NASA Examining Commercial Endorsements, Rocket Naming Rights

Jim Bridenstine (Credit: NASA/Bill Ingalls)

Corporations buying the naming rights to launch vehicles and space missions, and NASA astronauts with endorsements and their photos on cereal boxes were some of the commercial ideas floated this week to help the agency commercialize space activities.

“There is interest in that right now,” Administrator Jim Bridenstine said during an appearance before the NASA Advisory Council (NAC). “The question is, is it possible? And the answer is, I don’t know. But, we need somebody to give us advice on whether it is.

“Why would we want to sell the naming rights?” he added. “Well, because then those private companies can then embed in their marketing campaigns NASA. We can embed NASA into the culture and fabric of American society and inspire generations of folks that will create those next capabilities to keep America preeminent not only in space but in science and technology and discovery and exploration.”

Bridenstine announced the formation of a new NAC committee headed by Mike Gold to advise the space agency on these and other ideas.

“The purpose of the Regulatory and Policy Committee will be to tackle barriers to achieving NASA’s goals by providing expert, independent and creative advice to the council and the administrator,” Gold said. “There are a wide array of issues the new committee will address.”

The plan is to commercialize operations in low Earth orbit (LEO) to help offset NASA’s costs and free the space agency to focus on the moon and Mars. A key goal is to establish a business case and bolster demand for commercial space stations in orbit, Gold said.

“For this to occur, obsolete rules and regulations must be reviewed and revised. For example, the Regulatory and Policy Committee will assess how to free American astronauts to fully support commercial activities on the ISS,” said Gold, who is SSL’s vice president of DC operations.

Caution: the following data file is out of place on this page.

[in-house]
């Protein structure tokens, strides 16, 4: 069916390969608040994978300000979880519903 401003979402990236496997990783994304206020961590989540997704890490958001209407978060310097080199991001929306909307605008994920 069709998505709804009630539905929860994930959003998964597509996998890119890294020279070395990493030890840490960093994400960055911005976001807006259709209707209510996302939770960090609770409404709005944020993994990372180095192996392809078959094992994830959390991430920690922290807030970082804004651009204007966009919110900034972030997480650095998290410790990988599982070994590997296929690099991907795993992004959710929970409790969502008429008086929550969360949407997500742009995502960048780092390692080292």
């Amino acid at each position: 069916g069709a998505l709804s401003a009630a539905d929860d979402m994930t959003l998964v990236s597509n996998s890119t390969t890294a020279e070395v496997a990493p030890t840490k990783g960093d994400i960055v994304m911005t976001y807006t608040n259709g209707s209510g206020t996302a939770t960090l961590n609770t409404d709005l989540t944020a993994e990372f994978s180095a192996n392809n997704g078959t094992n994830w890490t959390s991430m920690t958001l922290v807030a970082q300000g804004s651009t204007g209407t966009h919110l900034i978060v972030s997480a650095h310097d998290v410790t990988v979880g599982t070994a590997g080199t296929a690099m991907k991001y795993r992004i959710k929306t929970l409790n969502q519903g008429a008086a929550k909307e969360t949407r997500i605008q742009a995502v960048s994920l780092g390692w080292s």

“American companies should not have to turn to Russian cosmonauts to execute commercial operations. When new industrial substances are created, commercial experiments conducted, or even advertisements filmed, American astronauts should lead the way,” Gold said.

“Speaking of astronauts, the committee will examine giving them the freedom to pursue endorsements and other media opportunities, he added. “Our astronauts are American heroes, and deserve to be treated as such.”

Bridenstine noted that the United States has a shortage of military pilots because they can make a lot more money flying for commercial airlines. NASA could have the same problem as private astronauts begin to fly aboard commercial crew vehicles being developed by Boeing and SpaceX.

“We need to find ways to allow astronauts to engage with private sector companies and the media to ensure that the astronauts, NASA and STEM return to a place of importance in popular culture,” he added. “The nation should fully leverage our astronauts as ambassadors to inspire the engineers, mathematicians and scientists of tomorrow.”